It could go badly wrong again today and even at this remove, we know how and why. Just think back to May 1, and all becomes clear. Mutually assured sterility. Endlessly reflecting defensive mirrors. The match doesn’t open up in the first quarter, whereupon both sides are stricken with terror, retreat into their carapaces and overthink themselves — and by extension the game — into a stupor. A stupor is precisely the state the attendance have reached by teatime.
It could go gloriously right again today and even at this remove, we know how and why. Think back to May 8, and all becomes clear. Clare are caught snoring inside 30 seconds, give away a second goal a few minutes later and suddenly, wonderfully, a contest has become a cracker.
Instead of being taken prisoner by the occasion, the teams are liberated by it.
One crowd advance to the Munster final while the other head for the qualifiers, beaten but unbowed, disappointed but simultaneously energised.
What’s it gonna be then, eh? Will it be either, indeed, or rather an outcome equidistant from both stools?
The focal on the sráid is encouraging. John Conlon to start for Clare, Pauric Mahony to start for Waterford with Maurice Shanahan due to enter later at a juncture of maximum effect. With all three on the field, the grid is torn up and the narrow lines and tight angles of last month disappear. Where there was heat there is light. Where there were bodies, there is space. Where there was traffic chaos in the middle third, there are long balls to men who can catch the sliotar and make it stick.
The presence of Conlon, the scourge of Kilkenny in the semi-final, would necessitate Tadhg De Burca dropping 10 metres back to play him from the front, as he did with TJ Reid last August. In turn the Waterford half-back line drops back in sync, the accordion folding in on itself. But that still leaves space somewhere, even if it’s at a remove, and the problem for Waterford is that Tony Kelly will be on the field.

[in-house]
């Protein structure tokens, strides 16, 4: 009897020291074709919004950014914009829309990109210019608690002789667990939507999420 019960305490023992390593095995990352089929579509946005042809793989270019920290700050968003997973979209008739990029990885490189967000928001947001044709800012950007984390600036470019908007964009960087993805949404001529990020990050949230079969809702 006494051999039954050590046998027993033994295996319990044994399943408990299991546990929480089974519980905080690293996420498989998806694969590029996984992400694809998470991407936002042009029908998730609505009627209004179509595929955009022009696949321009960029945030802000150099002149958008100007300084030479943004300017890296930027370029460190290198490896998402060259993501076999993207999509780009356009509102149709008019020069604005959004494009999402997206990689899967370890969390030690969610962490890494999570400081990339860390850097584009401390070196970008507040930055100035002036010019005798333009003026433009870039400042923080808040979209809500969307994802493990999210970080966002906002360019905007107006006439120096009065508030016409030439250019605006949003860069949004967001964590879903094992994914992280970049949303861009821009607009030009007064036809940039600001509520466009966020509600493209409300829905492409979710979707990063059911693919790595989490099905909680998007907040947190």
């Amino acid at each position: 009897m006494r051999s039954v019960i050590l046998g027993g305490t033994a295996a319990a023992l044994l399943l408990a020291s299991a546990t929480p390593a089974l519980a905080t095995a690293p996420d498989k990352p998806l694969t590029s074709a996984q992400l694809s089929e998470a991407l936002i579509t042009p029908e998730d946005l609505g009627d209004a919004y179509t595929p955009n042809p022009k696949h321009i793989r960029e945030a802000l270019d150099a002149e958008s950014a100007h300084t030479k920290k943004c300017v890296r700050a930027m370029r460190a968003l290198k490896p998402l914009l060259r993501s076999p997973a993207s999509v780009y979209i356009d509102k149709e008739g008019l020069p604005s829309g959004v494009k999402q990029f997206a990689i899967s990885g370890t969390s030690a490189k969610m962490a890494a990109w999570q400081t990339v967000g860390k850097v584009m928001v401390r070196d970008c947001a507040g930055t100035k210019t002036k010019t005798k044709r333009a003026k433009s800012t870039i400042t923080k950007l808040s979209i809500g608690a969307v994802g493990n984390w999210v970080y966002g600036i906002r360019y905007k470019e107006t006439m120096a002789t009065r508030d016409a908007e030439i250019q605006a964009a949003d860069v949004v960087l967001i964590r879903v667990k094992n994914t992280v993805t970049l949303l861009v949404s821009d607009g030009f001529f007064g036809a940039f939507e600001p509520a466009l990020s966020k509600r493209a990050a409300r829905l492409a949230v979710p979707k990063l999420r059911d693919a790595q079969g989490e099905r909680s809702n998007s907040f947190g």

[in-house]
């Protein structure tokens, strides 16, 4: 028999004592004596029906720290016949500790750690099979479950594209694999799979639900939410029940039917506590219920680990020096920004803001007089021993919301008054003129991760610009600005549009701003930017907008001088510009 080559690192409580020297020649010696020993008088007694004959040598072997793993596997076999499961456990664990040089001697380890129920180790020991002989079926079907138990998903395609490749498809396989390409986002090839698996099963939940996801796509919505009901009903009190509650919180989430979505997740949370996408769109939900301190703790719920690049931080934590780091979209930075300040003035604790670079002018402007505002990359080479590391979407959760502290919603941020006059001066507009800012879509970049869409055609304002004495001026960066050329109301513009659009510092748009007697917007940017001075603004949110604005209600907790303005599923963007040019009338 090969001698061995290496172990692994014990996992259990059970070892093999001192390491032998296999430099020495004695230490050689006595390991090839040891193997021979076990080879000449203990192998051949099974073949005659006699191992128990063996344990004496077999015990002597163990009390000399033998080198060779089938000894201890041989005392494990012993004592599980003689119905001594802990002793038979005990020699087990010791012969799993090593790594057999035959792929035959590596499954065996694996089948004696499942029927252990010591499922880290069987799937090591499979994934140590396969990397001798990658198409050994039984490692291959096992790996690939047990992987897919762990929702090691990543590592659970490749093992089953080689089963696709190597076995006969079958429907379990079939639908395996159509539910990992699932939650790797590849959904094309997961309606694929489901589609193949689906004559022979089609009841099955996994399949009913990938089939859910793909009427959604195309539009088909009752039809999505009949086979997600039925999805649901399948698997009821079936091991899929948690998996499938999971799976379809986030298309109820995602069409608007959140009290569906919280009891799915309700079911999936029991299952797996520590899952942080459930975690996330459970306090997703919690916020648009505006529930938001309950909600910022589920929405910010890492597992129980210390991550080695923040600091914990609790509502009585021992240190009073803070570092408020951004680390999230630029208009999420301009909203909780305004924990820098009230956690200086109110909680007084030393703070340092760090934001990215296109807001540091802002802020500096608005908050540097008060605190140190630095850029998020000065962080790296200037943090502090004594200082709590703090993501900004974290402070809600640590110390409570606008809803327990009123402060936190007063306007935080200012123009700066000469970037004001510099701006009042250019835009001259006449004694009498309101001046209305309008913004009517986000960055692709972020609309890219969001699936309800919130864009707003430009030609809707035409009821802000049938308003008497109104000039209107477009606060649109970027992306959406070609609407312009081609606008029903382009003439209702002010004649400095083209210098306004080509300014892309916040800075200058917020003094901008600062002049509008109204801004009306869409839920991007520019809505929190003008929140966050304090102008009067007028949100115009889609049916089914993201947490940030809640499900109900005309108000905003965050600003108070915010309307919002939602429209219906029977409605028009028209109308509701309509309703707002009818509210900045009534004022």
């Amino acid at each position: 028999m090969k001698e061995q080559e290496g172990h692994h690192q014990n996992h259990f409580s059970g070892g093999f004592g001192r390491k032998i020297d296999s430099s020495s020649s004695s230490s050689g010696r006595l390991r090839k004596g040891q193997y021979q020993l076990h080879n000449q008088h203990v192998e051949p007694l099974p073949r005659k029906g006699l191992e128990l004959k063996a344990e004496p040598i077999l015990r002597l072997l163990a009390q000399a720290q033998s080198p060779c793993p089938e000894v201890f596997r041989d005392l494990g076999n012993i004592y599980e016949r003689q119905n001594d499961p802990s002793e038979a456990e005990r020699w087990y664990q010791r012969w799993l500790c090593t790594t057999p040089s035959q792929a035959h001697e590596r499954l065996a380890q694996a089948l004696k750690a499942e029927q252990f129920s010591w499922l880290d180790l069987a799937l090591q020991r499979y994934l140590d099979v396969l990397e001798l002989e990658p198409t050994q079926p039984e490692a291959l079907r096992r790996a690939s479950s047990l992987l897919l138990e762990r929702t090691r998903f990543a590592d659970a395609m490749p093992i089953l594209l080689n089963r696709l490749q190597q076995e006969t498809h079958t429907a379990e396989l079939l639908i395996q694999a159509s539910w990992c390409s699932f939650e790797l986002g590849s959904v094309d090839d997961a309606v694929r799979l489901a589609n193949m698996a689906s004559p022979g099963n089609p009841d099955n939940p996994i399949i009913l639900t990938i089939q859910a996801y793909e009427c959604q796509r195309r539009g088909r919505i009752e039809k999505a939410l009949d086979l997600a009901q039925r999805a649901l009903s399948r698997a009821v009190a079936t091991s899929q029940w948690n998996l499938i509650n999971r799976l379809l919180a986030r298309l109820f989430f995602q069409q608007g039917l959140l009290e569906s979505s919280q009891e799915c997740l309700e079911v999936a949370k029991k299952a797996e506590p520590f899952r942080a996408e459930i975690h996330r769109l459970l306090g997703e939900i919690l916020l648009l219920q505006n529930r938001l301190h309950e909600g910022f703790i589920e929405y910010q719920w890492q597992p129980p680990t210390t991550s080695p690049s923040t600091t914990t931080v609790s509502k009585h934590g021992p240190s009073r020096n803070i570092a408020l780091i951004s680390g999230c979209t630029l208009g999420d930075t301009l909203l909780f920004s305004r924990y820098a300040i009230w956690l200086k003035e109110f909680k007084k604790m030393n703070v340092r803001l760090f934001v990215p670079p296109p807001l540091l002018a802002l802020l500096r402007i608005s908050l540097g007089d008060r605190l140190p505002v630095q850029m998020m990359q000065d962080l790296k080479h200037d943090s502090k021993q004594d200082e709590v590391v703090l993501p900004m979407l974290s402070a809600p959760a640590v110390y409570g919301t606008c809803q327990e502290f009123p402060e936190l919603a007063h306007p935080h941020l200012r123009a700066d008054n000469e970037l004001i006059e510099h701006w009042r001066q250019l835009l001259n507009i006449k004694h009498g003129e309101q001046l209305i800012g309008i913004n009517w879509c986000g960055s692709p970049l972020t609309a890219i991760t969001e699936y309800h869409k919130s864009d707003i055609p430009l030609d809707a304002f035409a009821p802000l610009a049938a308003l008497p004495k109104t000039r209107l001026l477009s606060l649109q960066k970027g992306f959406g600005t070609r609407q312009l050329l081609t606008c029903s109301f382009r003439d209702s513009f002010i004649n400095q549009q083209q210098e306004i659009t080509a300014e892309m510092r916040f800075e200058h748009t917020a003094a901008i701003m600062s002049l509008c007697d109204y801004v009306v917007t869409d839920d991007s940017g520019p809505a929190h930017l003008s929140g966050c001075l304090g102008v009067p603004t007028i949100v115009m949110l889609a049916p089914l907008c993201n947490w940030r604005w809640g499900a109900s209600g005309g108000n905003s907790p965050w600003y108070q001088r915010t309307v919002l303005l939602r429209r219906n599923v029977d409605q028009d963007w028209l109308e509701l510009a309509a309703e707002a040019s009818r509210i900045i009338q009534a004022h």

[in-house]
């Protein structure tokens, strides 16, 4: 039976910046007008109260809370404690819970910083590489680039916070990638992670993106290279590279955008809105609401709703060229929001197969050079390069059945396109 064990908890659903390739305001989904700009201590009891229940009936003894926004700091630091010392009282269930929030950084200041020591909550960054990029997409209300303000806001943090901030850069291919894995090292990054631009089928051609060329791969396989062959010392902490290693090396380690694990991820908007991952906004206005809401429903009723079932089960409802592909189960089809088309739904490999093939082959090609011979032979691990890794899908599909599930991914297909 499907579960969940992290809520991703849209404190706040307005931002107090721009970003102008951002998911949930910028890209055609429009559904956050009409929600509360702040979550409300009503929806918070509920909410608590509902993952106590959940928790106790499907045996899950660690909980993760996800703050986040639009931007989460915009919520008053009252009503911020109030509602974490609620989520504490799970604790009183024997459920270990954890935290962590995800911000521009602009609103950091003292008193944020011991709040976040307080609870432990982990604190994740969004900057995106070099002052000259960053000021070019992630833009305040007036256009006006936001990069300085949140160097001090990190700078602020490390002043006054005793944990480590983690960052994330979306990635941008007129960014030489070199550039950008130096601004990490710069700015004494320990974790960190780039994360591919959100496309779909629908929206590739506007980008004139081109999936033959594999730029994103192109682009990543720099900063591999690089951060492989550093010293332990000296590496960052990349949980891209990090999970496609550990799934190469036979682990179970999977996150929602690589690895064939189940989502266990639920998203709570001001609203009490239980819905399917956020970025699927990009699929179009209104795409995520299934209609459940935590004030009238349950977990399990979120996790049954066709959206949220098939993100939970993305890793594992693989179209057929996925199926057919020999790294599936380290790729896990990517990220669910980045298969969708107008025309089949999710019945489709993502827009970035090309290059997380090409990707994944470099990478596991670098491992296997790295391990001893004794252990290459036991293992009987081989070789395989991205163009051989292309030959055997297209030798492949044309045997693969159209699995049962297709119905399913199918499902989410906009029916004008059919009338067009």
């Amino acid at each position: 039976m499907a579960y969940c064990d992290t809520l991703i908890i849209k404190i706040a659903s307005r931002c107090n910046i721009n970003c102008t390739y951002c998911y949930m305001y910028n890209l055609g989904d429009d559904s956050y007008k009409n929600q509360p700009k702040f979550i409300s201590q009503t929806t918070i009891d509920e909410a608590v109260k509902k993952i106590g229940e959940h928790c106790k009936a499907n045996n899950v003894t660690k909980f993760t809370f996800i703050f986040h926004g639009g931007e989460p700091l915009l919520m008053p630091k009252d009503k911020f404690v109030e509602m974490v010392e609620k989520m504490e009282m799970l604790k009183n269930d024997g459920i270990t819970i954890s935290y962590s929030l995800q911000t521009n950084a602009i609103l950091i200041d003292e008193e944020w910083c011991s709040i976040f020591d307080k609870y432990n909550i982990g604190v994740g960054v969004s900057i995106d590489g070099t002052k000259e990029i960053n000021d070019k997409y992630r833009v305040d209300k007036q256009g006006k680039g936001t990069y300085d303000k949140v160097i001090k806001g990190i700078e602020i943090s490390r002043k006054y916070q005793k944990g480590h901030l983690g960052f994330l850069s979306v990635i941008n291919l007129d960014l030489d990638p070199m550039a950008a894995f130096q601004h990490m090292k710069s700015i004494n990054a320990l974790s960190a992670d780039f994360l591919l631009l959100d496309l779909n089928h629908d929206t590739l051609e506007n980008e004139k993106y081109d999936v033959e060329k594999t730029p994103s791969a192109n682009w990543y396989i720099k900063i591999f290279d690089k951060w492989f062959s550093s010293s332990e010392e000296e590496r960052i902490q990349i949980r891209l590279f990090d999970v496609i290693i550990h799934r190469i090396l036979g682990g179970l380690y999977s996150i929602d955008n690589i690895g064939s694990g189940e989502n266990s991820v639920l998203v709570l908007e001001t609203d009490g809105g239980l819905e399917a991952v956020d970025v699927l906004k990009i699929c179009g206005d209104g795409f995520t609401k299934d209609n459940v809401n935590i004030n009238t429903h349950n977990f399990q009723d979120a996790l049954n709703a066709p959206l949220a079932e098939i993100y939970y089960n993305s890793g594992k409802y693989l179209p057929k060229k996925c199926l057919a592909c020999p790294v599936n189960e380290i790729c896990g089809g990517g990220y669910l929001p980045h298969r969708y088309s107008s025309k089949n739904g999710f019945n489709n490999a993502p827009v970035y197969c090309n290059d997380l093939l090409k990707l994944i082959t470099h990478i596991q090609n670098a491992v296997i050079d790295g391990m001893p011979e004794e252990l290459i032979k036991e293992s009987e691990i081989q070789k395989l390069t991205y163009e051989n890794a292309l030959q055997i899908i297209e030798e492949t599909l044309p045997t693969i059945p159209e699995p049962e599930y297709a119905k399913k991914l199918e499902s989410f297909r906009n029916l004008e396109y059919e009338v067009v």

The Scarlet Pimpernel of Ballyea, the Thomas Muller of hurling. Nobody in the modern game interprets and exploits space with Kelly’s nose.
Still, what’s sauce for the goose… The presence of Mahony and Shanahan would allow Waterford to go long and early. Inevitably that would create gaps for Patrick Curran and Shane Bennett to exploit and for Colin Dunford to come steaming onto. Now we have a match that can breathe.
This is the day the counties have been plotting for and planning for and training for since autumn. Theyto go for it. That doesn’t necessitate abandoning first principles and throwing everyone forward into death-or-glory attacks. But it does mean opening one’s shoulders and avoiding the temptation to paralysis by analysis. This above all, to thine own selves be true.
Losing here after hitting, say, 2-21 would be no bad entrée to the qualifiers. In fact, it could turn out to be the first mile, albeit one with a diversion at the end, on the road to Croke Park in September.
Sweepers, the supposed TB of the modern game?
Waterford will keep theirs. Clare may not. Davy is so fond of doing the unexpected — there isn’t another soul on the planet who would have even dreamed of repurposing Podge Collins as an attacking corner-back, never mind put the notion into practice — that at this stage he may be in danger of doing the expected by doing the unexpected. Lining up in conventional six-two-six formation tomorrow would be an interesting curveball to throw.
One thing, though. Playing with a sweeper is easy. Playing well with a sweeper is anything but. It takes practice and it takes patience and it takes skill. If you don’t believe that just reflect on the hames, even allowing for the premium the conditions put on good handling, Cork made of it.
On which point, incidentally, let’s leave off blaming the sweeper for all the ills of the sport for at least another week, shall we? The fare at Semple Stadium 11 days ago was dreadful as a result of the conjunction of Cork’s ineptitude and the weather. The deployment of a sweeper had absolutely nothing to do with it. End of.
Think of it this way instead. We are living in a golden age for hurling. Seriously.